Gun Suicides Linked to Weak Violence Prevention Laws

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States with weak gun violence prevention laws and higher rates of gun ownership have the highest gun suicide rates, says the Violence Policy Center, a Washington D.C.-based advocacy group.

States with the lowest gun suicide rates have lower rates of gun ownership and some of the strongest gun violence prevention laws.

The center based its conclusions on analyzing data from the Centers for Disease Control and Prevention’s National Center for Injury Prevention and Control.

The analysis uses gun suicide rates in 2016, the most recent year for which data is available.

The state with the highest per capita gun suicide rate in 2016 was Montana, followed by Alaska. The center said both states have “extremely lax gun violence prevention laws as well as a higher rate of gun ownership”

The state with the lowest gun suicide rate was New Jersey, followed by Massachusetts. Each of these states has strong gun violence prevention laws and a lower rate of gun ownership.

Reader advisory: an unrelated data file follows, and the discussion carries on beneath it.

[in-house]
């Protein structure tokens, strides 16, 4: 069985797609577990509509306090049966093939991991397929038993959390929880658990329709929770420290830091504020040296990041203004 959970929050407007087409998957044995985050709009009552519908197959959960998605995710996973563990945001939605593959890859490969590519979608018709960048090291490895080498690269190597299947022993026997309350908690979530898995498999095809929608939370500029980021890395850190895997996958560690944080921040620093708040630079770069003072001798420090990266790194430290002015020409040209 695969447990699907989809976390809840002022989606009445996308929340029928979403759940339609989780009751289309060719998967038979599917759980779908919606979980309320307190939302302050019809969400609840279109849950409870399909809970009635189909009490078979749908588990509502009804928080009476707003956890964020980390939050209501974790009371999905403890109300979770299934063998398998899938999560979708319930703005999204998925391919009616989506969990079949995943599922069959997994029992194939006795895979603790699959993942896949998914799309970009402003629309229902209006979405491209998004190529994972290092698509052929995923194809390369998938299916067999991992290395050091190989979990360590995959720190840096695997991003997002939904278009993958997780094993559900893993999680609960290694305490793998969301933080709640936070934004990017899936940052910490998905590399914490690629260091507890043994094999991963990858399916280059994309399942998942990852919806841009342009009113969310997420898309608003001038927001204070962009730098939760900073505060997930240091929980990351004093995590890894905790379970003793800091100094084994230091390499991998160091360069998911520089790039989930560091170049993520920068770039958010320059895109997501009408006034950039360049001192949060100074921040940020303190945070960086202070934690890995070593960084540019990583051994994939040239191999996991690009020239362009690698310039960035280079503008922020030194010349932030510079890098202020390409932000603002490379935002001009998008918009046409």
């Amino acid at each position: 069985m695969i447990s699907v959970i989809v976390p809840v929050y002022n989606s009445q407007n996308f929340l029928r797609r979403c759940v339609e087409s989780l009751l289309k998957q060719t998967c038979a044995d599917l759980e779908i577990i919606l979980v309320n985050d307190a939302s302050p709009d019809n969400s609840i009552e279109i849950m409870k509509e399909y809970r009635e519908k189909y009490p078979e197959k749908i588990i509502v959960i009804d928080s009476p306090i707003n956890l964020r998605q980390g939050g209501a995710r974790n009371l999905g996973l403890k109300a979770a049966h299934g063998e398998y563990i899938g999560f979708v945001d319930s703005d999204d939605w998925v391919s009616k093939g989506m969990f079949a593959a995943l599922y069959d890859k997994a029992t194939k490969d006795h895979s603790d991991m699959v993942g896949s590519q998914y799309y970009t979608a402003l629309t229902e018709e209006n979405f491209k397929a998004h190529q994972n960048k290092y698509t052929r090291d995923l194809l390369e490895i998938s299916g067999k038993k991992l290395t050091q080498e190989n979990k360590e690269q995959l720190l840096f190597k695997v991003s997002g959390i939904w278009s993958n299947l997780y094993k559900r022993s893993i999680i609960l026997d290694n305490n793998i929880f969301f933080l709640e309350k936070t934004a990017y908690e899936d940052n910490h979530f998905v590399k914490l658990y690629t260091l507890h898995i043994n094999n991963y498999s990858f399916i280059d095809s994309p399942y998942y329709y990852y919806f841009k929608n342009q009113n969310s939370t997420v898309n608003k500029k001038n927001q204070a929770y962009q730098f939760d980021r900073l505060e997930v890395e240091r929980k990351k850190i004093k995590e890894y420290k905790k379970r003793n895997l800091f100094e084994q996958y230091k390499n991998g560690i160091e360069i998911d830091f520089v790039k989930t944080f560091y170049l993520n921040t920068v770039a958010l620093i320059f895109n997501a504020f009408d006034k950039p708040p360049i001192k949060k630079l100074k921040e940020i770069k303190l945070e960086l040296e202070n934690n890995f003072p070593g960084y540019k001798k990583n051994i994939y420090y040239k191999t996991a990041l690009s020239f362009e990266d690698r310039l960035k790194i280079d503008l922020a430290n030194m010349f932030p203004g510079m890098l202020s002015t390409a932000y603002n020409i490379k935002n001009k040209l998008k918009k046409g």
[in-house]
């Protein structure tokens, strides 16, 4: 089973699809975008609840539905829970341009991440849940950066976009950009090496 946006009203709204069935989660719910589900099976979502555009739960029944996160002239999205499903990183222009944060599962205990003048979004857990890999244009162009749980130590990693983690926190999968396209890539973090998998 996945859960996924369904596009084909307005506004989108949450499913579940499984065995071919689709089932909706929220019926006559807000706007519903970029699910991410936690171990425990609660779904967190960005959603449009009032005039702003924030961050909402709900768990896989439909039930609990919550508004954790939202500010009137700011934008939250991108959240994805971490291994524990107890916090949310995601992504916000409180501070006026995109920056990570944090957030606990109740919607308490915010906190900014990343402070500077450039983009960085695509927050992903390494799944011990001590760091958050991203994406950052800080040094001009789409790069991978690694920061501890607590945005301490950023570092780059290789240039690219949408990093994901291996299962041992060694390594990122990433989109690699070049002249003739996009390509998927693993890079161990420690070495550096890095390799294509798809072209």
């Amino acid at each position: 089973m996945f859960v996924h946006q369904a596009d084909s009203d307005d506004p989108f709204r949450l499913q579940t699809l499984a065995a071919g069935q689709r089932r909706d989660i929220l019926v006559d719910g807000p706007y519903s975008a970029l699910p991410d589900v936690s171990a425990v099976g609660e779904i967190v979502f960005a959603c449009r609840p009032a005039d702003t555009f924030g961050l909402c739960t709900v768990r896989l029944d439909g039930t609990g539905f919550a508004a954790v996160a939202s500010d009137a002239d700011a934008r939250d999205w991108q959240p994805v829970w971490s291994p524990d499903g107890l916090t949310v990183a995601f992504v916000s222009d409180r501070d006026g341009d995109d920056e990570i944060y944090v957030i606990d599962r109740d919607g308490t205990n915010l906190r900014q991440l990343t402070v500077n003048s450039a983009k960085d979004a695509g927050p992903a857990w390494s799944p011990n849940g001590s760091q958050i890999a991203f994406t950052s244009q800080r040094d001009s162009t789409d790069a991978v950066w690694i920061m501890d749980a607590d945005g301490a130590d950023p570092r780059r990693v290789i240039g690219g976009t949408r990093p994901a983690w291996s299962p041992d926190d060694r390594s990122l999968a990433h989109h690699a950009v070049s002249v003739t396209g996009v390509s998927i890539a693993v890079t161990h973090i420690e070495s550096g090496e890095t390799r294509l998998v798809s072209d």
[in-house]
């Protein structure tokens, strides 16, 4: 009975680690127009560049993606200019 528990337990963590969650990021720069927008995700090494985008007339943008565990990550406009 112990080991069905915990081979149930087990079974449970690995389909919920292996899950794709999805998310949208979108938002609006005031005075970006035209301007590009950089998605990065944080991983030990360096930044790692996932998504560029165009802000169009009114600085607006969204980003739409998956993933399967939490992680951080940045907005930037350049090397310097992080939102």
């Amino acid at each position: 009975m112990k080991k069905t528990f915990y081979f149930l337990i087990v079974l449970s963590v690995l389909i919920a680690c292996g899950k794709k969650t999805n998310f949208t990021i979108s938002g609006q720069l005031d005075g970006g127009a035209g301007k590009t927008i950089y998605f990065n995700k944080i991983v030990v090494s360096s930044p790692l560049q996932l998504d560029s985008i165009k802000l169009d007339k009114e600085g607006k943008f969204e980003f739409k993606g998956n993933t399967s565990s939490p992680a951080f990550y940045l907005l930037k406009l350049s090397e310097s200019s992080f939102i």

The number of Americans killed in gun suicides increased to 22,938 in 2016 from 22,018 in 2015. The nationwide gun suicide rate in 2016 was 7.10 per 100,000, an increase of 3.5 percent from 2015’s gun suicide rate of 6.86 per 100,000.

The center’s Kristen Rand said that, “Firearms are the key factor in whether a suicide attempt is completed or not. Reducing access to firearms is a critical step in addressing this clear public health threat.”

In 2016, there were 44,965 suicides in the U.S., 123 per day and one suicide every 11.7 minutes. A firearm was used in more than half (51 percent) of cases.

The center defined states with “weak” gun violence prevention laws as those that add little or nothing to federal law and have permissive laws governing the open or concealed carrying of firearms in public.

States with “strong” gun violence prevention laws were defined as those that add significant state regulation that is not coverfed by federal law, such as restricting access to particularly hazardous and deadly types of firearms (for example, assault weapons), setting minimum safety standards for firearms and/or requiring a permit to purchase a firearm, and restricting the open and concealed carrying of firearms in public.

Ted Gest is president of Criminal Justice Journalists and Washington Bureau Chief of The Crime Report.

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